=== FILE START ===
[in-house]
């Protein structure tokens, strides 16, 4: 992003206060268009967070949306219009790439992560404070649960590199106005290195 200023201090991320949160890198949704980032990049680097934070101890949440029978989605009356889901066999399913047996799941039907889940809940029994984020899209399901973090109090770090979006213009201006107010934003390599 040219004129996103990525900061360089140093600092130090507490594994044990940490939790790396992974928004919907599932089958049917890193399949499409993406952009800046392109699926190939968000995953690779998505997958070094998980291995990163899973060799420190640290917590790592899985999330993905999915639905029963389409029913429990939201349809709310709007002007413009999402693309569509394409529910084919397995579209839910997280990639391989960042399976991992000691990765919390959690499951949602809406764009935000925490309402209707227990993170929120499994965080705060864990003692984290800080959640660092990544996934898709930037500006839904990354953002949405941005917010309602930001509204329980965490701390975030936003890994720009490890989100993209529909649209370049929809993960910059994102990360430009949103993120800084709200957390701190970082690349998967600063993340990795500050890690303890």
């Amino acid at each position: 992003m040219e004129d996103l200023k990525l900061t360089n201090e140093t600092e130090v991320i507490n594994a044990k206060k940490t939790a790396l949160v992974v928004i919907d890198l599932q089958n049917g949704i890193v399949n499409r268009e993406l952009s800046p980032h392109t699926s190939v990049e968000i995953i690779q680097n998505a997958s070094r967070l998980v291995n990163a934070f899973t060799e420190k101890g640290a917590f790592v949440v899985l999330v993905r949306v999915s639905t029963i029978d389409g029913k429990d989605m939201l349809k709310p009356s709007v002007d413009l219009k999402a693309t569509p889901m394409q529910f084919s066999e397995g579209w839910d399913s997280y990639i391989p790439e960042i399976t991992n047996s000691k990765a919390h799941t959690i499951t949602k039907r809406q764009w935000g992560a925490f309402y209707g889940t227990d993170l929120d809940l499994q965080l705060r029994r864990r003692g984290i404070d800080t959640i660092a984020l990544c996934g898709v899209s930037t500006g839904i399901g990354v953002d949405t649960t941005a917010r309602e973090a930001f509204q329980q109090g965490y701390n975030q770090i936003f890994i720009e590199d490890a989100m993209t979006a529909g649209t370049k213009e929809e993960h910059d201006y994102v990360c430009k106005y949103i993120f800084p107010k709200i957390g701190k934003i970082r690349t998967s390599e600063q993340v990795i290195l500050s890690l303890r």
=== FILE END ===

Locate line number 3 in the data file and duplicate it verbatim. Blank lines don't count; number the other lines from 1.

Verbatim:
């Amino acid at each position: 992003m040219e004129d996103l200023k990525l900061t360089n201090e140093t600092e130090v991320i507490n594994a044990k206060k940490t939790a790396l949160v992974v928004i919907d890198l599932q089958n049917g949704i890193v399949n499409r268009e993406l952009s800046p980032h392109t699926s190939v990049e968000i995953i690779q680097n998505a997958s070094r967070l998980v291995n990163a934070f899973t060799e420190k101890g640290a917590f790592v949440v899985l999330v993905r949306v999915s639905t029963i029978d389409g029913k429990d989605m939201l349809k709310p009356s709007v002007d413009l219009k999402a693309t569509p889901m394409q529910f084919s066999e397995g579209w839910d399913s997280y990639i391989p790439e960042i399976t991992n047996s000691k990765a919390h799941t959690i499951t949602k039907r809406q764009w935000g992560a925490f309402y209707g889940t227990d993170l929120d809940l499994q965080l705060r029994r864990r003692g984290i404070d800080t959640i660092a984020l990544c996934g898709v899209s930037t500006g839904i399901g990354v953002d949405t649960t941005a917010r309602e973090a930001f509204q329980q109090g965490y701390n975030q770090i936003f890994i720009e590199d490890a989100m993209t979006a529909g649209t370049k213009e929809e993960h910059d201006y994102v990360c430009k106005y949103i993120f800084p107010k709200i957390g701190k934003i970082r690349t998967s390599e600063q993340v990795i290195l500050s890690l303890r």